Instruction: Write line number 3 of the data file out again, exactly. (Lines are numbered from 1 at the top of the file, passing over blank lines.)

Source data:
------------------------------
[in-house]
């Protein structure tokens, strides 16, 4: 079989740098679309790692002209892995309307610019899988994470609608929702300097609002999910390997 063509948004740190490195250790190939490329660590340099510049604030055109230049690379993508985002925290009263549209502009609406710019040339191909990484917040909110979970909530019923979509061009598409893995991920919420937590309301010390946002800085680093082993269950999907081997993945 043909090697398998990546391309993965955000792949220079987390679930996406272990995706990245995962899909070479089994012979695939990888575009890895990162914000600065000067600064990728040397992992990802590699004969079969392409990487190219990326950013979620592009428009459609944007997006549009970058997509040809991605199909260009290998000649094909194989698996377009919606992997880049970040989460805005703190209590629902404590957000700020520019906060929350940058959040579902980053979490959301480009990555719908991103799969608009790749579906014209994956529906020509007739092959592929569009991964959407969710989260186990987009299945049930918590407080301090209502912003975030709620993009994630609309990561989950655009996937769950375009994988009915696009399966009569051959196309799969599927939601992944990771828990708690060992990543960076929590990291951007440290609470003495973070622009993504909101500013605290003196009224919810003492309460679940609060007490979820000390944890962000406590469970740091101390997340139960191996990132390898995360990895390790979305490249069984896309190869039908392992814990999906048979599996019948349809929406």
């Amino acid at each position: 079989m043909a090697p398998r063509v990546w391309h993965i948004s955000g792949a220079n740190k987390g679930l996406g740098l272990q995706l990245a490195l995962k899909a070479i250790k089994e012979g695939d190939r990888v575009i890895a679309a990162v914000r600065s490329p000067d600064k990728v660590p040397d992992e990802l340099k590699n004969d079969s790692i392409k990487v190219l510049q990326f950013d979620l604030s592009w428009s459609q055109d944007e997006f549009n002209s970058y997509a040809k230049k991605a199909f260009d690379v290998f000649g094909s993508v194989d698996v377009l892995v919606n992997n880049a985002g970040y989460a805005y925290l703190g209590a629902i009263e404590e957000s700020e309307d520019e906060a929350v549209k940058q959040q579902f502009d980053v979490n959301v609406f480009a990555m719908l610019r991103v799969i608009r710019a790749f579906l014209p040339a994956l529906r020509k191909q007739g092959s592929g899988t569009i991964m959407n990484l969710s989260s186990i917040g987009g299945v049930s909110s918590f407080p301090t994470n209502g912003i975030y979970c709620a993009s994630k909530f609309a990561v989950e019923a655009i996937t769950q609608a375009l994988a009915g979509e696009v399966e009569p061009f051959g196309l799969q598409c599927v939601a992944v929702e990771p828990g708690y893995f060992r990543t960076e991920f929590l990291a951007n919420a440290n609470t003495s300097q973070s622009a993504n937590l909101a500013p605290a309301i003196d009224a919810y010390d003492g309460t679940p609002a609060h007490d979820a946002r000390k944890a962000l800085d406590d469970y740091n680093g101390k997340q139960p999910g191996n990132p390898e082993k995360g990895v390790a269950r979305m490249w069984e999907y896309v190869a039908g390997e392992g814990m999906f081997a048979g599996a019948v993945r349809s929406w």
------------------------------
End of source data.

């Amino acid at each position: 079989m043909a090697p398998r063509v990546w391309h993965i948004s955000g792949a220079n740190k987390g679930l996406g740098l272990q995706l990245a490195l995962k899909a070479i250790k089994e012979g695939d190939r990888v575009i890895a679309a990162v914000r600065s490329p000067d600064k990728v660590p040397d992992e990802l340099k590699n004969d079969s790692i392409k990487v190219l510049q990326f950013d979620l604030s592009w428009s459609q055109d944007e997006f549009n002209s970058y997509a040809k230049k991605a199909f260009d690379v290998f000649g094909s993508v194989d698996v377009l892995v919606n992997n880049a985002g970040y989460a805005y925290l703190g209590a629902i009263e404590e957000s700020e309307d520019e906060a929350v549209k940058q959040q579902f502009d980053v979490n959301v609406f480009a990555m719908l610019r991103v799969i608009r710019a790749f579906l014209p040339a994956l529906r020509k191909q007739g092959s592929g899988t569009i991964m959407n990484l969710s989260s186990i917040g987009g299945v049930s909110s918590f407080p301090t994470n209502g912003i975030y979970c709620a993009s994630k909530f609309a990561v989950e019923a655009i996937t769950q609608a375009l994988a009915g979509e696009v399966e009569p061009f051959g196309l799969q598409c599927v939601a992944v929702e990771p828990g708690y893995f060992r990543t960076e991920f929590l990291a951007n919420a440290n609470t003495s300097q973070s622009a993504n937590l909101a500013p605290a309301i003196d009224a919810y010390d003492g309460t679940p609002a609060h007490d979820a946002r000390k944890a962000l800085d406590d469970y740091n680093g101390k997340q139960p999910g191996n990132p390898e082993k995360g990895v390790a269950r979305m490249w069984e999907y896309v190869a039908g390997e392992g814990m999906f081997a048979g599996a019948v993945r349809s929406w």